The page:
Primary Health

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Chronic diseases were responsible for more than two-thirds (70%) of the total health gap and for 64% of the total disease burden among Indigenous Australians.
The five disease groups that caused the most burden were mental and substance use disorders (19%), injuries (including suicide) (15%), cardiovascular diseases (12%), cancer (9%) and
respiratory diseases (8%). Much of this could be prevented. Reducing exposure to modifiable risk factors such as tobacco and alcohol use, high body mass, physical inactivity,
high blood pressure and dietary factors may have prevented over one-third (37%) of the burden of chronic disease.

Approximately half of Australia’s Indigenous population is male. Knowledge of the status of their health, although not complete due to limitations on Indigenous identification,
is an area of acute need. Here at Babana we are active in designing and implementing health promotion campaigns (scroll down for examples) and also a range of community based events
and activities focusing in on some of the following specific health issues:

Specific Health Issues

Cardiovascular disease, injuries, cancers and respiratory diseases account for most Indigenous male deaths. Measures of morbidity such as hospitalisations also show higher rates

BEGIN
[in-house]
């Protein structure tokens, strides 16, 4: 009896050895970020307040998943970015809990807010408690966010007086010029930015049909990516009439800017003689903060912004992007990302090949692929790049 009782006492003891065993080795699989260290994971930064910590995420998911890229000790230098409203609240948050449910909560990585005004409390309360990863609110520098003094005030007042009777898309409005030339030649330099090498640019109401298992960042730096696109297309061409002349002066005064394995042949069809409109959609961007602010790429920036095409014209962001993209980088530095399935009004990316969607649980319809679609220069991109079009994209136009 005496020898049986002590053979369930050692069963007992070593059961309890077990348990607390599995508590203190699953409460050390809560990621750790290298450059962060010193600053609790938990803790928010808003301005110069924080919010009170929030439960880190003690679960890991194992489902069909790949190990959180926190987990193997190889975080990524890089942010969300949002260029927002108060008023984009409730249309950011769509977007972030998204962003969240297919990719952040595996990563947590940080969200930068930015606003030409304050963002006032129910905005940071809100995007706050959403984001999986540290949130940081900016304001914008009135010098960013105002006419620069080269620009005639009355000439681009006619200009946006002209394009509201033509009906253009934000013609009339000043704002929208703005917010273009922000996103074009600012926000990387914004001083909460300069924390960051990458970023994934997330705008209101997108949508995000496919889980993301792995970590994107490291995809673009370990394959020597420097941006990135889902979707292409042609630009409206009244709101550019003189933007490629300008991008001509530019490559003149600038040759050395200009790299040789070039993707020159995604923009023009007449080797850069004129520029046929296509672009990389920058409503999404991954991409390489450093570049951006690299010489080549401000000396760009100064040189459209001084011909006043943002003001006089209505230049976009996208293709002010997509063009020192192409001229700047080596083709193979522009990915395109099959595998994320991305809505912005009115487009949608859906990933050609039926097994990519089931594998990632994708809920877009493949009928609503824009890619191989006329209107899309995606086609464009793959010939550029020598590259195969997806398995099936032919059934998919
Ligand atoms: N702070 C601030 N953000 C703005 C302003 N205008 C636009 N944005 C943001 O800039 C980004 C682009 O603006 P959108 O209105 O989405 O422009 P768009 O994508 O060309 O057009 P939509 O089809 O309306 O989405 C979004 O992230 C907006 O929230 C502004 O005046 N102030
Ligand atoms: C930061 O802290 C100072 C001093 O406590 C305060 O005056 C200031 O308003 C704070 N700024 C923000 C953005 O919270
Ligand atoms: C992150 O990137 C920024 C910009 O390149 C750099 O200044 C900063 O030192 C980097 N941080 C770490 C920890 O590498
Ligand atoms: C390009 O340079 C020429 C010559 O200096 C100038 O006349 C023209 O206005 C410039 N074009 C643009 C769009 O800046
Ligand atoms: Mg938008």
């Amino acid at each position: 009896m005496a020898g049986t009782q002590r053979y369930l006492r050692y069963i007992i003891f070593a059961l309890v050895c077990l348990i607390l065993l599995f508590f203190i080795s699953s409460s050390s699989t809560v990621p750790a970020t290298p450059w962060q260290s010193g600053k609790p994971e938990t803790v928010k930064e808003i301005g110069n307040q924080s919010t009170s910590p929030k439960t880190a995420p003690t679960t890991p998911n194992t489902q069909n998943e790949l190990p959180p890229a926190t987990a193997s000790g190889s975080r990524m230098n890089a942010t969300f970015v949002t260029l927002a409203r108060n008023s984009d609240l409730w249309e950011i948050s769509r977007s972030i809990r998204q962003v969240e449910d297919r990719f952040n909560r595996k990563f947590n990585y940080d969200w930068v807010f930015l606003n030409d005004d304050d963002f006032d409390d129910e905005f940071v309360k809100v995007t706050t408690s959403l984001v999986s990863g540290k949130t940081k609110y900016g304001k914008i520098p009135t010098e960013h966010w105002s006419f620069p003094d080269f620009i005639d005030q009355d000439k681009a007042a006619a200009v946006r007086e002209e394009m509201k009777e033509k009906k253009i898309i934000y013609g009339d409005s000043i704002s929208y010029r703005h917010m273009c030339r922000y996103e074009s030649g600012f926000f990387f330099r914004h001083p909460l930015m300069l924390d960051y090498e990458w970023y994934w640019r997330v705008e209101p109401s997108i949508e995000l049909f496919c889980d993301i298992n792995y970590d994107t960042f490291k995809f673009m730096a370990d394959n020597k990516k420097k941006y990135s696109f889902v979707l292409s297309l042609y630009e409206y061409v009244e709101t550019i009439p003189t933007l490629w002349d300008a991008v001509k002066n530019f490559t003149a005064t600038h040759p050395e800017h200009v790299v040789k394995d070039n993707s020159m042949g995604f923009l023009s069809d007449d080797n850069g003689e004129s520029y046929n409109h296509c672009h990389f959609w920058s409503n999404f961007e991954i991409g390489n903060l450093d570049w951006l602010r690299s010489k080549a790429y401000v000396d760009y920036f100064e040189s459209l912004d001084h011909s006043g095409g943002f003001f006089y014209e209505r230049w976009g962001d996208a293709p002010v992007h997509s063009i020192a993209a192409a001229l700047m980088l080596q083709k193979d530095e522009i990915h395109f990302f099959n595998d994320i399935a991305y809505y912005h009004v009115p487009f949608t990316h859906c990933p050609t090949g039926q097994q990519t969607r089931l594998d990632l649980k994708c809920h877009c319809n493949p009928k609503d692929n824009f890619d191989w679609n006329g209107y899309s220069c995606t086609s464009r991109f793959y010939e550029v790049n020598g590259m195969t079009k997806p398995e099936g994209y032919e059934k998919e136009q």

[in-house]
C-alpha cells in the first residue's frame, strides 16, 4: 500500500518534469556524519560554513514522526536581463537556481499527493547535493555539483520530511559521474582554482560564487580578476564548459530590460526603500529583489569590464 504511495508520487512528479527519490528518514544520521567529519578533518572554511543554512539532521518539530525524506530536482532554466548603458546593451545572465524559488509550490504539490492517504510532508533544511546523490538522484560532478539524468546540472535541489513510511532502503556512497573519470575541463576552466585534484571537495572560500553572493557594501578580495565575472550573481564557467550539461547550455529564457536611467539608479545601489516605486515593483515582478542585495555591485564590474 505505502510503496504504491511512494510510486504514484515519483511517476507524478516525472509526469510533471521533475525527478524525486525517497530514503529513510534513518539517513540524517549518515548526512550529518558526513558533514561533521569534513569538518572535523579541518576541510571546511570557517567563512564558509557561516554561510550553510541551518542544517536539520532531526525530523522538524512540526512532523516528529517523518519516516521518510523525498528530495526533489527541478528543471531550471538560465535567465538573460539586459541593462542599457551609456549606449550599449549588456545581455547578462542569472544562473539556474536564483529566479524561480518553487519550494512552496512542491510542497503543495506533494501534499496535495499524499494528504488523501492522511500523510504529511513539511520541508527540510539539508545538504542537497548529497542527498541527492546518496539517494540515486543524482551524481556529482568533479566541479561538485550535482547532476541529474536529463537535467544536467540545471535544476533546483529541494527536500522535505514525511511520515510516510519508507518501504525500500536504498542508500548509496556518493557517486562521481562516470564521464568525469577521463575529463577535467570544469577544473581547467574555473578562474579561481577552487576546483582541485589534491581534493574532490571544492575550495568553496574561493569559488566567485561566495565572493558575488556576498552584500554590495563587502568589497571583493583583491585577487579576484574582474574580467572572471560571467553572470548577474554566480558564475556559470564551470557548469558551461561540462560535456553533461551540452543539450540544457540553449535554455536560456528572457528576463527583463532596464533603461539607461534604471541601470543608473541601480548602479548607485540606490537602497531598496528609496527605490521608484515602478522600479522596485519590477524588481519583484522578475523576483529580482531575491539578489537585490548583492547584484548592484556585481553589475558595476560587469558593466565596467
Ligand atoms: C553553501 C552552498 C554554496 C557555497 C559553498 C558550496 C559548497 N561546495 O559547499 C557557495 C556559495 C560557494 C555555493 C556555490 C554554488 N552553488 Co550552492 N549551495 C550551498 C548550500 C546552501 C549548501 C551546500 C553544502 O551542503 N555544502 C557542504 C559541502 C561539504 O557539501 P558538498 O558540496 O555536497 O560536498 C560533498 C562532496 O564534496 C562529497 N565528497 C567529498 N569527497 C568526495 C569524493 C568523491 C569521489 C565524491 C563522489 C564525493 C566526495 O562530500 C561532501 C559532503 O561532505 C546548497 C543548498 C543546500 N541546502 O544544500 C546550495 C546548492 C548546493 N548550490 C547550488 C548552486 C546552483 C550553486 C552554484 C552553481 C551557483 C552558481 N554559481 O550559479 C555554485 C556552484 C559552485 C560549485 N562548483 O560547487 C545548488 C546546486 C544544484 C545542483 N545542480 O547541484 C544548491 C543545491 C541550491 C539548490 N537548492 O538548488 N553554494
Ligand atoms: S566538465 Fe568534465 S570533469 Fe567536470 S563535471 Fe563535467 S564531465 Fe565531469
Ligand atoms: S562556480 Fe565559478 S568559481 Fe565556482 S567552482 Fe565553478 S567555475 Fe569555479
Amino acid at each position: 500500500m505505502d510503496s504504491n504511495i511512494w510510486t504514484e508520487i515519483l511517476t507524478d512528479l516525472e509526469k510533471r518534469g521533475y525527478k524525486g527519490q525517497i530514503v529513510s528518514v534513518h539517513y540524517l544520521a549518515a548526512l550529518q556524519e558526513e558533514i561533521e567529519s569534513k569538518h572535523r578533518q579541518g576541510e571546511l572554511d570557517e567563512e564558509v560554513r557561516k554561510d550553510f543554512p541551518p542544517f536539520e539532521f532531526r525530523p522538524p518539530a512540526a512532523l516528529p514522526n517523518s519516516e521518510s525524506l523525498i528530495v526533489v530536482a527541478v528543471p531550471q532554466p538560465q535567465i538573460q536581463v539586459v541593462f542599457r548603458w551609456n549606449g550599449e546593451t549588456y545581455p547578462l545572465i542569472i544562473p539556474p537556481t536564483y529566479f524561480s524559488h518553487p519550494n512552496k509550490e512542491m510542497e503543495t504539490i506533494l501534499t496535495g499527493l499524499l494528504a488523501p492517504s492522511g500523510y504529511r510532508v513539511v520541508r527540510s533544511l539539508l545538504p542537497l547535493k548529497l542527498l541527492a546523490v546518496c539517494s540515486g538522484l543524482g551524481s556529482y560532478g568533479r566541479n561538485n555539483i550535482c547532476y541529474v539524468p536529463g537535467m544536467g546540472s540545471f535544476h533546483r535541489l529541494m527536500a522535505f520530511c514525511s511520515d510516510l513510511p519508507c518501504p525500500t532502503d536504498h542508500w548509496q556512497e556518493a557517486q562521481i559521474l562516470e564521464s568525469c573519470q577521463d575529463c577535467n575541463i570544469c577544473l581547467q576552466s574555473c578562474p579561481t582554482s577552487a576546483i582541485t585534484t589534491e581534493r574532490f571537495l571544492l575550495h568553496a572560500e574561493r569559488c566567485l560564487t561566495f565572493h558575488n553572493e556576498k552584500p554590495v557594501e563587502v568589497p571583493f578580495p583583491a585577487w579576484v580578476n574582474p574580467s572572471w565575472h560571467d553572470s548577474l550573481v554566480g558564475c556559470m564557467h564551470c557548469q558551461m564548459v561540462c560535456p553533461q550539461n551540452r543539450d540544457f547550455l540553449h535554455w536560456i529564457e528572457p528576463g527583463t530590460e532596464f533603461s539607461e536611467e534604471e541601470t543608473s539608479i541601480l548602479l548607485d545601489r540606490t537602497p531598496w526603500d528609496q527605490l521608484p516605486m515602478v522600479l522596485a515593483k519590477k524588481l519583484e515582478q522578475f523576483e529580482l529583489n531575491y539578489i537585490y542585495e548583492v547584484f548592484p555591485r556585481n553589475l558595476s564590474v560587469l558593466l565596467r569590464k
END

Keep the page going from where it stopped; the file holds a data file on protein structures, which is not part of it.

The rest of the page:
than for non-indigenous males. Risk factors include substance (especially alcohol and tobacco use) misuse, social and emotional problems. Adolescents appear to be especially vulnerable.

Family violence is a significant issue for Indigenous males both as perpetrators and as victims. There is a startling lack of input from, and engagement of, Indigenous males in this problem.

General male access to, and use of, appropriate health services is poor. Access appears to be worse for Indigenous males with a general lack of specialist and specific services.
This requires more study.

Remote, rural and urban Indigenous males have different needs and slightly different health profiles—traditional men in remote areas require more strict gender-specific (men’s business)
health services; for urban males health problems such as illicit substance misuse are more prevalent.

The health of Aboriginal and Torres Strait Islander prison inmates needs to be reviewed as it is not well documented and little published data is available.

There continue to be high rates of sexually transmitted diseases in the Indigenous population. Indigenous males appear to be screened less and to have less access
to appropriate services than Indigenous women. Little data was found on the roles and responsibilities concerned with the transition from traditional to contemporary life styles
for Indigenous males. Study of the concept of ‘masculinity’ for Indigenous males has been limited.

Several models of Indigenous male health programs were identified but few had been vigorously evaluated. Little is known about specific prevalence and incidence rates
for Indigenous male clinical issues of impotence, and prostate and testicular cancer. Numbers of Indigenous male researchers are insufficient to research and document these health needs.